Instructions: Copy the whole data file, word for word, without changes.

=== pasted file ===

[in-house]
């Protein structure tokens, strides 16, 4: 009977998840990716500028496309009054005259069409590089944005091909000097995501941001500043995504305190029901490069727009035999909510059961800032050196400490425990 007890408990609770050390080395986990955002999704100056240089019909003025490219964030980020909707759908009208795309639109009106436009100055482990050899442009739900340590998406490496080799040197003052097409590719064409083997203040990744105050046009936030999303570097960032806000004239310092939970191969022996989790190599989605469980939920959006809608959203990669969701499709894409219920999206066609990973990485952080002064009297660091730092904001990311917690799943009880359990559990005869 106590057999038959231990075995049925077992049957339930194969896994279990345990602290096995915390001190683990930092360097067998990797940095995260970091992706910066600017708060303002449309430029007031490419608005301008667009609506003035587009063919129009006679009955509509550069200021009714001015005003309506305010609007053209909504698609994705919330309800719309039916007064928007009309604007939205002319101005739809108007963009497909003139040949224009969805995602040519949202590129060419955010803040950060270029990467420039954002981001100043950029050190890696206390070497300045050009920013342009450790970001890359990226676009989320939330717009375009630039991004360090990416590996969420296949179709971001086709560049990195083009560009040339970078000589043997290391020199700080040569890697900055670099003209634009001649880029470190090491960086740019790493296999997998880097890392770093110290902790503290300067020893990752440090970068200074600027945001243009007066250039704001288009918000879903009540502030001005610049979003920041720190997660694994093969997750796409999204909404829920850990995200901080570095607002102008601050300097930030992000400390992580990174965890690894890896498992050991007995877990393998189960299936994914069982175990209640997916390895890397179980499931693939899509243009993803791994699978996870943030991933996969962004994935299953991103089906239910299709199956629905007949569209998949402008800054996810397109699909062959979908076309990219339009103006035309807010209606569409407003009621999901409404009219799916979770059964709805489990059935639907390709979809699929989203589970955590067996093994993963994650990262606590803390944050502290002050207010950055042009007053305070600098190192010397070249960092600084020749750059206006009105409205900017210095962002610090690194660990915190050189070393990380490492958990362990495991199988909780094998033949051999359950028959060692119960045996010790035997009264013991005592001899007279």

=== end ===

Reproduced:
[in-house]
């Protein structure tokens, strides 16, 4: 009977998840990716500028496309009054005259069409590089944005091909000097995501941001500043995504305190029901490069727009035999909510059961800032050196400490425990 007890408990609770050390080395986990955002999704100056240089019909003025490219964030980020909707759908009208795309639109009106436009100055482990050899442009739900340590998406490496080799040197003052097409590719064409083997203040990744105050046009936030999303570097960032806000004239310092939970191969022996989790190599989605469980939920959006809608959203990669969701499709894409219920999206066609990973990485952080002064009297660091730092904001990311917690799943009880359990559990005869 106590057999038959231990075995049925077992049957339930194969896994279990345990602290096995915390001190683990930092360097067998990797940095995260970091992706910066600017708060303002449309430029007031490419608005301008667009609506003035587009063919129009006679009955509509550069200021009714001015005003309506305010609007053209909504698609994705919330309800719309039916007064928007009309604007939205002319101005739809108007963009497909003139040949224009969805995602040519949202590129060419955010803040950060270029990467420039954002981001100043950029050190890696206390070497300045050009920013342009450790970001890359990226676009989320939330717009375009630039991004360090990416590996969420296949179709971001086709560049990195083009560009040339970078000589043997290391020199700080040569890697900055670099003209634009001649880029470190090491960086740019790493296999997998880097890392770093110290902790503290300067020893990752440090970068200074600027945001243009007066250039704001288009918000879903009540502030001005610049979003920041720190997660694994093969997750796409999204909404829920850990995200901080570095607002102008601050300097930030992000400390992580990174965890690894890896498992050991007995877990393998189960299936994914069982175990209640997916390895890397179980499931693939899509243009993803791994699978996870943030991933996969962004994935299953991103089906239910299709199956629905007949569209998949402008800054996810397109699909062959979908076309990219339009103006035309807010209606569409407003009621999901409404009219799916979770059964709805489990059935639907390709979809699929989203589970955590067996093994993963994650990262606590803390944050502290002050207010950055042009007053305070600098190192010397070249960092600084020749750059206006009105409205900017210095962002610090690194660990915190050189070393990380490492958990362990495991199988909780094998033949051999359950028959060692119960045996010790035997009264013991005592001899007279």